05 May 2011
- Written by Steve Cohen
U.S. Rep. Steve Cohen
The impetus for the change is ostensibly the fear that long-term lottery revenues will be insufficient to fund scholarships. While I do not concur, before denying students the opportunity to receive a HOPE scholarship, the expenditure of all lottery revenues should be examined.
As sponsor of the lottery referendum legislation, as well as the laws enacting the lottery and creating the scholarship program, I know the intent of the law. The HOPE scholarship was designed not only to reward but to inspire achievement. High school students who perform well academically can receive a college education without having to work a second job or graduate saddled with enormous debt.
The state constitution requires lottery funds go first to scholarships, before pre-kindergarten, before capital outlay and before funds are designated “excess.” Also, the original plan was for HOPE scholarships to cover a student’s full tuition. However, lottery scholarships have never been fully funded and have declined from three-quarters scholarships to covering only about 66 percent of tuition.
Despite awarding only partial scholarships, lottery funds have been diverted to other programs and pet projects by deeming lottery funds as “excess.” A prime example of this is the $90 million appropriated to “green” schools, over half of which remains unused but has not been returned to the scholarship program. When considering the future of lottery scholarships, everything should be on the table to ensure the solvency of the program, from those funds deemed “excess” to the costs of operating the lottery, including salaries.
While revisiting the academic standards for HOPE scholarship recipients, a review of the legislative history of the program would be useful. After the lottery was approved by the voters in November 2002, a study committee composed of legislators, educators and academics closely examined other states’ programs. When the General Assembly session began in 2003, legislation modeled on the highly successful Georgia HOPE program, which featured full scholarships and required a 3.0 grade-point average, was introduced. A 3.0 GPA is a good predictor of a student’s college performance.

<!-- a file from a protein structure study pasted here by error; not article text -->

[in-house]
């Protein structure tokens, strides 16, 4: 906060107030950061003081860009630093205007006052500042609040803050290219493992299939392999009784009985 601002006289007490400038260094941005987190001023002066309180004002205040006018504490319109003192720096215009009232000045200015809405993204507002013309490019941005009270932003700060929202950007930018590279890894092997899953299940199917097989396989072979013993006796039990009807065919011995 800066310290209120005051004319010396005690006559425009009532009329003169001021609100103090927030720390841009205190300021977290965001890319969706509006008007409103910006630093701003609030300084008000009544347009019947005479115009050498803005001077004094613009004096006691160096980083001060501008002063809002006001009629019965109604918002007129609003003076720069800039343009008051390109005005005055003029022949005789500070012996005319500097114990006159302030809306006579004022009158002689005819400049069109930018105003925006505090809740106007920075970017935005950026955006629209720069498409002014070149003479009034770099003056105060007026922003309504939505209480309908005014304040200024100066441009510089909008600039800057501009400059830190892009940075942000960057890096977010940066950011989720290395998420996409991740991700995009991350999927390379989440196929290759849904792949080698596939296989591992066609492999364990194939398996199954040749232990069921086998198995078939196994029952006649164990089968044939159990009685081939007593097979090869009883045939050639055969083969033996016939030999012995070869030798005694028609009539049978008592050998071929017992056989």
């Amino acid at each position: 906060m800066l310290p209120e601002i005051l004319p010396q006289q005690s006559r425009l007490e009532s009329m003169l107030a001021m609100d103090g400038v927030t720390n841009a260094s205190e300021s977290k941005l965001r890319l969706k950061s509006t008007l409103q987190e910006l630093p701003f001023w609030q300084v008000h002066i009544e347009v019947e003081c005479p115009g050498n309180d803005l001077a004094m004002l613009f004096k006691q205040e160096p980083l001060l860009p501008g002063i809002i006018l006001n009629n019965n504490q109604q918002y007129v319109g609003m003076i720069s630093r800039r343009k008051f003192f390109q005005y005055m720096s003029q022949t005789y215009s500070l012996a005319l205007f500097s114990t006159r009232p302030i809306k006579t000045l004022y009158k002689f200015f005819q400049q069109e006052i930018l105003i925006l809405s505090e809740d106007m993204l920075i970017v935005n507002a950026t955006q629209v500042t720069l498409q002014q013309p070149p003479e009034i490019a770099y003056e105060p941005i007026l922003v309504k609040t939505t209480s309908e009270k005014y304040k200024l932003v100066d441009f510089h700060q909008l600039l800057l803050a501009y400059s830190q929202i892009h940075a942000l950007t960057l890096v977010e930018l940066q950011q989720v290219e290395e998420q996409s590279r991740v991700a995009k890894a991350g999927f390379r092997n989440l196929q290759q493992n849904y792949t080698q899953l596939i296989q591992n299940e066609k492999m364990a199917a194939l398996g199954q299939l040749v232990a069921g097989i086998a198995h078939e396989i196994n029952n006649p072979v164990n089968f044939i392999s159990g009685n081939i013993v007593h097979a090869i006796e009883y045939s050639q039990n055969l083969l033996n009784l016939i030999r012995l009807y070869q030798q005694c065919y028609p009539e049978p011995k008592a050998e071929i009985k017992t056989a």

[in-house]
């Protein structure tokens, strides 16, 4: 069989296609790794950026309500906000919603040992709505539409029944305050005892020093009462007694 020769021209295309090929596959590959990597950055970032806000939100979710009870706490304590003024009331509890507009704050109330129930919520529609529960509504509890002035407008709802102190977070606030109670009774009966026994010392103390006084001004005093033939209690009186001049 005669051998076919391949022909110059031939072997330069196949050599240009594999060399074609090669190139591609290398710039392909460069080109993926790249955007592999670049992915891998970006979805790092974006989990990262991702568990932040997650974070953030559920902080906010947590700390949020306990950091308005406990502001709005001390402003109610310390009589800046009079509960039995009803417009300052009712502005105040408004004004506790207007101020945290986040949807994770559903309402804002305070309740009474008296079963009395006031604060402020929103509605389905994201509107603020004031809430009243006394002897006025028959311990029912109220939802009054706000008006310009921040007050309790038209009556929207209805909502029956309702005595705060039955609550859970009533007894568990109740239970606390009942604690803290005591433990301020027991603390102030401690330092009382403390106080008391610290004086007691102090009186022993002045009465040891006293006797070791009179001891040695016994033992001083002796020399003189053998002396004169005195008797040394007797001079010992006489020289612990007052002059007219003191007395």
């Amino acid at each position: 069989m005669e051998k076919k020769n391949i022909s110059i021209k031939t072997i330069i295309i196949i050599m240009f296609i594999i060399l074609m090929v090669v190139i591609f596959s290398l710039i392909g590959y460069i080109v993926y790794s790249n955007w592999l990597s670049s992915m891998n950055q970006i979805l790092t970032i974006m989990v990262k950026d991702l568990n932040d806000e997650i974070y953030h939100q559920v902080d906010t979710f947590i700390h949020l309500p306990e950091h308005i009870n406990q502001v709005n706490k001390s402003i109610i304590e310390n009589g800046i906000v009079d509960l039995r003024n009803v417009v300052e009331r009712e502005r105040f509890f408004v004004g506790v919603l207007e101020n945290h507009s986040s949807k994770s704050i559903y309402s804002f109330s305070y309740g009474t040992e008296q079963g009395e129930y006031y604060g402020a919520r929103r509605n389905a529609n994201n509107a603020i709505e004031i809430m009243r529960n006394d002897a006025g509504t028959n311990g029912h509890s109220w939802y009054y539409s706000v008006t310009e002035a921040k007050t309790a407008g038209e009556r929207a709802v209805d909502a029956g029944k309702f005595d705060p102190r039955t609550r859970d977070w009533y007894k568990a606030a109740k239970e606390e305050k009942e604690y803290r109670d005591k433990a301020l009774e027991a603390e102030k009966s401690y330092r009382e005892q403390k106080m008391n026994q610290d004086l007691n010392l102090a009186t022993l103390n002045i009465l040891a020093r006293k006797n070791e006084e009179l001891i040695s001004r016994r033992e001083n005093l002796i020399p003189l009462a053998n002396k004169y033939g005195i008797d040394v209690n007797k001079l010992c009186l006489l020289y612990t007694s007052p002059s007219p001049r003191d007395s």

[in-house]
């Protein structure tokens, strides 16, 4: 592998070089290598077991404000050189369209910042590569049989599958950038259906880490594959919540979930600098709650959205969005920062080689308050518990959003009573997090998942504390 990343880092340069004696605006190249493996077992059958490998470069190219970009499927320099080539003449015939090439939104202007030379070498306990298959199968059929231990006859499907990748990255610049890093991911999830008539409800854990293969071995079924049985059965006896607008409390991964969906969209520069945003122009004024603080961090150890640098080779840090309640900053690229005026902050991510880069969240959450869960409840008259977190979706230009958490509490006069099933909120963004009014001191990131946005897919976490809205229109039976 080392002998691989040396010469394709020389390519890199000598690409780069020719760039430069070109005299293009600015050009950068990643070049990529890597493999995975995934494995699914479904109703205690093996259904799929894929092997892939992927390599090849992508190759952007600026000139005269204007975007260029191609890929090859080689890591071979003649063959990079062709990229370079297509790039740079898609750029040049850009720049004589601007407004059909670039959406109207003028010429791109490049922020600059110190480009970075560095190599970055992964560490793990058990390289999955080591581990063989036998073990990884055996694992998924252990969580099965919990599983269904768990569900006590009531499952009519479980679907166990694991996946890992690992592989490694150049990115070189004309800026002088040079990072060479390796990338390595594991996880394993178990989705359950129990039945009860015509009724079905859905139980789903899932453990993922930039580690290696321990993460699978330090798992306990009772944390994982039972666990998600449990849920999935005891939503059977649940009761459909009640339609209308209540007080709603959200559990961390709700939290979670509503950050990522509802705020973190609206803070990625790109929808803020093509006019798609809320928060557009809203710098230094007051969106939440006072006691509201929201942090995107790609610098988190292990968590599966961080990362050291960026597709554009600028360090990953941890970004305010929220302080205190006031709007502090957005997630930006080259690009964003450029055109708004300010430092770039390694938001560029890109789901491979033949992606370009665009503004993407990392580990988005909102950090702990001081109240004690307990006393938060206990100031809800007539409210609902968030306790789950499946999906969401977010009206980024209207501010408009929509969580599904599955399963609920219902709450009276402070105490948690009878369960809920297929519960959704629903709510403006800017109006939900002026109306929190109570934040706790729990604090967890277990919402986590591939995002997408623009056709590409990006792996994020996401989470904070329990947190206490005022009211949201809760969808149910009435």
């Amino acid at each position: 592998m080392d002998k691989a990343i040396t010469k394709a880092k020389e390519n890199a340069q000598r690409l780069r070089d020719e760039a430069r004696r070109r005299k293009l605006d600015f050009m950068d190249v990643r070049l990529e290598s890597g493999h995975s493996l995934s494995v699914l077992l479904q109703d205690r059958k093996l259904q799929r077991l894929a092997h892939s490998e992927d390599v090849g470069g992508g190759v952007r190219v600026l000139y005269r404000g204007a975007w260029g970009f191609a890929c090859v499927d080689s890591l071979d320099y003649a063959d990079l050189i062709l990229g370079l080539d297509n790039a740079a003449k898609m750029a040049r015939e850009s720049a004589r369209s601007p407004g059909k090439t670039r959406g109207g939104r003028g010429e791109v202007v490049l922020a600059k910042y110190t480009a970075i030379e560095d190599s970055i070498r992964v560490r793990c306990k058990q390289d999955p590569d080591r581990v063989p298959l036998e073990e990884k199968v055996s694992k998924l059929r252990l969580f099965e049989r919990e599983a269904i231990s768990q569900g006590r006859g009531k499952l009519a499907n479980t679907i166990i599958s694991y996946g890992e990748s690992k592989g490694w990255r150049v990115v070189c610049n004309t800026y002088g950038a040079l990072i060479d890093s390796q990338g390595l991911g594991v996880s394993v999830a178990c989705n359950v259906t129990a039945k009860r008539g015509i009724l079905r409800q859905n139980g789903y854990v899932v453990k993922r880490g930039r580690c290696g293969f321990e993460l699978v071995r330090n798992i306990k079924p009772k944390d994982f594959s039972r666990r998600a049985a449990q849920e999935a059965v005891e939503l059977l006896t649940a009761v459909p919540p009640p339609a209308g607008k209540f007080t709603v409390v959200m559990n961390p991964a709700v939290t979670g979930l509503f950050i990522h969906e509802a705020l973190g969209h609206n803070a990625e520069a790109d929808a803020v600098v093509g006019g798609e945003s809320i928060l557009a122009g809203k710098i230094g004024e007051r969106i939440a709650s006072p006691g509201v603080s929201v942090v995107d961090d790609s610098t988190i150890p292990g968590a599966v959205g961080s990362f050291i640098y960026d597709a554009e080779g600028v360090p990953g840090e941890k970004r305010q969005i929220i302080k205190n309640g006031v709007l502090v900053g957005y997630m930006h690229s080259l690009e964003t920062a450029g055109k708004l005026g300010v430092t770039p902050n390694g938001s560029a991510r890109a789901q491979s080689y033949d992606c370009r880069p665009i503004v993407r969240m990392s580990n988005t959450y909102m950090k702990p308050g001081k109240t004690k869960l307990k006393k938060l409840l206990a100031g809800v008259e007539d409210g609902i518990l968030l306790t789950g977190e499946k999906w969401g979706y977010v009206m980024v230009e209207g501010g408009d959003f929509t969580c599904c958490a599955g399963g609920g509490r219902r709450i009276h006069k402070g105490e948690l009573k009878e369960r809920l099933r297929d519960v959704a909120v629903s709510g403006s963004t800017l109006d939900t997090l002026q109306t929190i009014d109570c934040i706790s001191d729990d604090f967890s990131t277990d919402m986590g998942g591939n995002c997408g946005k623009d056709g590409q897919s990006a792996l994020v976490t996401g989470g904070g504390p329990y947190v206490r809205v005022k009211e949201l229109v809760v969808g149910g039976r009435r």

During the legislative debate, concerns were raised about the possibility of grade inflation, so the requirement for an ACT score was added as a qualification. The scholarship legislation as introduced required a GPA of 3.0 AND a minimum ACT score of 19. Because of political shenanigans, the language was changed to require either a GPA of 3.0 OR an ACT score of 19, meaning that a student who had not performed well in high school but scored a 19 ACT (2 points below the national average) could get a scholarship.
In the succeeding General Assembly, the ACT requirement was raised to 21 which, while an improvement, still permits students to receive a scholarship based on nothing more than an average ACT score. The Tennessee HOPE scholarship is the only college scholarship in the United States based on an average ACT score.
The original bill drafted to enact HOPE scholarships was a labor of love for legislators and educators to create the best system possible. Revisiting the HOPE scholarship program history would be a fruitful enterprise for the current General Assembly, with the goal being a lottery scholarship program that is solvent into the future and that encourages students toward excellence.
(Steve Cohen (D-Memphis) represents the Ninth Congressional District. Contact him via http://cohen.house.gov/)